So the club will need help to either build a brand new facility or upgrade the current, crumbling one.

“We’re going to have discussions with the political masters and others,” Bauer said. “Obviously, my board (of directors) will make those decisions. There’s several opportunities … that you wouldn’t think the football club would be looking at.”

That could include the community-owned club going private or forming some sort of private/public partnership to help finance such a venture. And if a joint agreement can be reached with the various level of government, the CFL’s marquee game could return here sooner than later.

“Certainly, we’d like to see it in five-10 years in the normal circulation,” Bauer said. “However, if we are fortunate enough that we’re supported by some of our friends downtown, we may have a vastly-improved facility and we might have a better shot at it.”

The Bombers do not know the exact amount of the Cup profit yet but it will certainly erase the club’s current $700,000 debt.

“We’re going to have a very healthy, seven-figure bank account once our audit’s finish and moving forward into 2007,” he said. "And that is not something that this club has been in position to enjoy for decades. The club before the Cup hadn’t been as healthy as it is for 30 years and now, I think things will get better.

“We have laid the foundation for the football club to start a new chapter in the book.”

And that would start by building a better facility.

“I’m talking about the amenities, the washrooms, the concessions and all those things and the standards that are set by the MTS Centre as well as the ball park (CanWest Global),” Bauer said. “The fans deserve it.”

Bauer, however, had no idea when a decision would be made on whether to build a new stadium or revamp the existing one.

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The next time this city hosts a Grey Cup, expect it to be in a renovated stadium -- not a brand new one.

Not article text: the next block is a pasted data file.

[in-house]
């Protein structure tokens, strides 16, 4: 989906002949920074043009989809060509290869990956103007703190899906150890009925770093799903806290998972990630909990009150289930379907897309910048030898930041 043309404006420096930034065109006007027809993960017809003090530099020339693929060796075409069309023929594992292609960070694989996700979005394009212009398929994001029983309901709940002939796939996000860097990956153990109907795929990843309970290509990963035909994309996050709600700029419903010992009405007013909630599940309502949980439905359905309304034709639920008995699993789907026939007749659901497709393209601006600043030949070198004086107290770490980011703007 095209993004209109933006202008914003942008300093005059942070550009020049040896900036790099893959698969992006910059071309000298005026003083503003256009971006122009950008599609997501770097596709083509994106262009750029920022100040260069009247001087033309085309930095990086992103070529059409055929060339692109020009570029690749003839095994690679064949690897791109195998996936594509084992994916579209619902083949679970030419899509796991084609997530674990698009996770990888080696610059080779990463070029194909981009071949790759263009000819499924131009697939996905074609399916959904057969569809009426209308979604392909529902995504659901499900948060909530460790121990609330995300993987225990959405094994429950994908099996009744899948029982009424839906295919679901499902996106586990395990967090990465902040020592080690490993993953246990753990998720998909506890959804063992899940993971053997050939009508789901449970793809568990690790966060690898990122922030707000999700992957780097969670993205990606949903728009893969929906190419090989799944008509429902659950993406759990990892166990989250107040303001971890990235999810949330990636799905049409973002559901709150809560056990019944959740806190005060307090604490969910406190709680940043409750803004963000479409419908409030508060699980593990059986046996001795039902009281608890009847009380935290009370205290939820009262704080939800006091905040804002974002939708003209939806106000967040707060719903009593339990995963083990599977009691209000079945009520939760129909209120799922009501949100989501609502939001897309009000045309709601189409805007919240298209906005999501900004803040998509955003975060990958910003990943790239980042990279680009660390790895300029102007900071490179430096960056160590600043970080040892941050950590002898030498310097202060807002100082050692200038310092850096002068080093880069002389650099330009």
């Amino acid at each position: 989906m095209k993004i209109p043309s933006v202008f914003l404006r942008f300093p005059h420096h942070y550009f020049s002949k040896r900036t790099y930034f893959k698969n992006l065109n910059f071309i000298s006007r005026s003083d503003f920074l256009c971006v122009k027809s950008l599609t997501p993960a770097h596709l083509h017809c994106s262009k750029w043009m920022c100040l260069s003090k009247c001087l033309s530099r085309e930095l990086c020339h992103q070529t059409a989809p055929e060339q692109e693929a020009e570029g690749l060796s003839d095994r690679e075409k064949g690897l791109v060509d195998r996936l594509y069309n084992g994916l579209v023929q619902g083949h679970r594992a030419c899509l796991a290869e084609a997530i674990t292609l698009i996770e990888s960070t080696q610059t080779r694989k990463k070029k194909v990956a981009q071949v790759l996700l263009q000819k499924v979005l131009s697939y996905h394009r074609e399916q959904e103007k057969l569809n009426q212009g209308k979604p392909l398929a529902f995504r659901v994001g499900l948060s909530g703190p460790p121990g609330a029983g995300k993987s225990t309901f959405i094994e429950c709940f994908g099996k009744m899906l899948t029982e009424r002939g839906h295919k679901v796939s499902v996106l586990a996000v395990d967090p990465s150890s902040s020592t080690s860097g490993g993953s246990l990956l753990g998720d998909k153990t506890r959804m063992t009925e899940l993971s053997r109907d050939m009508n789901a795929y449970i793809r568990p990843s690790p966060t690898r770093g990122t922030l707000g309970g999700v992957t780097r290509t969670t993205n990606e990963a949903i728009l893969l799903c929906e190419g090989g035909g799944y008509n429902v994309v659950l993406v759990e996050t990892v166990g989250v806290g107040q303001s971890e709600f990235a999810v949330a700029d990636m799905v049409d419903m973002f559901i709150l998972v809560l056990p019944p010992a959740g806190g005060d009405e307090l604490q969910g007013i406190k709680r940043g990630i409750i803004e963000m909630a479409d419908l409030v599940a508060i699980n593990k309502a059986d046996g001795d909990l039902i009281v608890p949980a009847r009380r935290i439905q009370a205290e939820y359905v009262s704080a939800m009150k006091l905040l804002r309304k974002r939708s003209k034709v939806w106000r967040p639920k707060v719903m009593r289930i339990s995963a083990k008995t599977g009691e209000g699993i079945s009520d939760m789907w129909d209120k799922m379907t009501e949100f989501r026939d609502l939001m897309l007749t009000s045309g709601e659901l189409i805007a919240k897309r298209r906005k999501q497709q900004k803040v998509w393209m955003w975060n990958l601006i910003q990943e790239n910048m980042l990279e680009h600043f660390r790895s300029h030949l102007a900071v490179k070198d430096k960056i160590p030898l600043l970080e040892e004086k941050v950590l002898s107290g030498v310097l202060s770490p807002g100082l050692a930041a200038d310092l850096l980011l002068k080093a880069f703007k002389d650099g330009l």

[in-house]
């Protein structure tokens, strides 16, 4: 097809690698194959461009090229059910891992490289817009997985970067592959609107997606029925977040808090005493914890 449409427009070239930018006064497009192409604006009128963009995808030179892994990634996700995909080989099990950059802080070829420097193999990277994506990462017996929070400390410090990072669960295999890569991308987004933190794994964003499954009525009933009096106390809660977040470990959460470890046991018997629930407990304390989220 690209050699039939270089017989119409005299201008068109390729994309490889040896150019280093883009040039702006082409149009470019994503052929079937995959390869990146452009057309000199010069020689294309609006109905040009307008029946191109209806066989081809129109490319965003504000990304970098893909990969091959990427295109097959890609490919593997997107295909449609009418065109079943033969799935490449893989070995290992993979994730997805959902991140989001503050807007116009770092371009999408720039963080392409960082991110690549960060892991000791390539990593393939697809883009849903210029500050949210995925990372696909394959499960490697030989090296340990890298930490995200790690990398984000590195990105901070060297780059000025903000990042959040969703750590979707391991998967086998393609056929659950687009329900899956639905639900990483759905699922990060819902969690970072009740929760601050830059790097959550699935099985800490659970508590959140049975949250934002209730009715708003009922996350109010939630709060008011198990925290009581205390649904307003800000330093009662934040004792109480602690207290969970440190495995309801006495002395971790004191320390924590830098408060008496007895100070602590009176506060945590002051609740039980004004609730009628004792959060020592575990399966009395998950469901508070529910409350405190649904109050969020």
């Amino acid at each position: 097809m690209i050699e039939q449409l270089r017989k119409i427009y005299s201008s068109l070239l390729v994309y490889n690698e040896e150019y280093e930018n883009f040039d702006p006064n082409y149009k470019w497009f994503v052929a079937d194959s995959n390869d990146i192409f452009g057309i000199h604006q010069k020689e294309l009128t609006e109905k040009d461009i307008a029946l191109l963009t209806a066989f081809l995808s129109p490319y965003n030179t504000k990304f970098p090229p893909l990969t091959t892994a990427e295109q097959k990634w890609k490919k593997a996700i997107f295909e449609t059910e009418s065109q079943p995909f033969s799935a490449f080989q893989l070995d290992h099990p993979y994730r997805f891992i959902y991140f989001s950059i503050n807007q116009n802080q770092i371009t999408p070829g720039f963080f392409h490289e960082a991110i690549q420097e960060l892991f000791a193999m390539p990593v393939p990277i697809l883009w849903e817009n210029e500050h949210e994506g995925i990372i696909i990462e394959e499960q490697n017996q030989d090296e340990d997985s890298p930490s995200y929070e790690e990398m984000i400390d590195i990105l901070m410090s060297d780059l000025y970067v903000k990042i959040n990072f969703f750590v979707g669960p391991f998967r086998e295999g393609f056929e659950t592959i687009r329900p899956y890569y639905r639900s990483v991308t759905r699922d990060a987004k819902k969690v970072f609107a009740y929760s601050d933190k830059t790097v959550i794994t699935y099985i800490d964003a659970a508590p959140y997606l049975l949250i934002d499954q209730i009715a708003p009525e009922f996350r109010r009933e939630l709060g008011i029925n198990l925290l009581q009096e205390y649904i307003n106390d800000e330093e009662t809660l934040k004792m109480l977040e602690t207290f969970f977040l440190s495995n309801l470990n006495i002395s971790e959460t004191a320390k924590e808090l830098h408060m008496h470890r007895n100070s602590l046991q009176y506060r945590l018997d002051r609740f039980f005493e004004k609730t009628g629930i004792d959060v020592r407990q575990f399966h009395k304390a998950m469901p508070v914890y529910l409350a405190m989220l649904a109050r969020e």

The Winnipeg Blue Bombers brass has come to the realization a major retrofit of their existing, 53-year-old home is more feasible than the construction of a new facility.

"I don't see the appetite out there for the federal and provincial governments to put a bunch of money into a new stadium," Bomber board chairman Ken Hildahl told the Sun yesterday. "(A renovation) may be the way we have to go."

That may disappoint sports fans with pie-in-the-sky visions of a new, covered stadium.

But, as Hildahl points out, there are advantages to improving the current one, which he says is structurally sound.

One, it's in an ideal, and valuable, location next to Polo Park. And two, the cost would be tens of millions of dollars less.

A new indoor stadium could easily cost $200 million. An open-air facility could run up to $100 million. Renovating the existing one would probably cost less than half that.

The value of the area has the Bombers looking at all kinds of possible commercial additions to the site. Hildahl even raised the possibility of some residential development.

The success of the Grey Cup, which generated some $2.5 million in profits, has put the team in a whole, new position.

"We're a credible partner now, in any venture," Hildahl said. "We're past the days of being a charity."

The stadium plan is one of three highly contentious issues that will move from the back-burner to the front, now that the Grey Cup has passed.

There's the proposal by David Asper that would alter the Bombers' community-owned structure to some form of private-public partnership.

And there's the showdown with Mayor Sam Katz over the city's stake in the team.

Which issue is top priority?

"All of them," Hildahl said. "And they're all interconnected."

You get the feeling that even though this franchise is out of debt for the first time in years, this will be one of the most critical off-seasons in the team's 76-year history.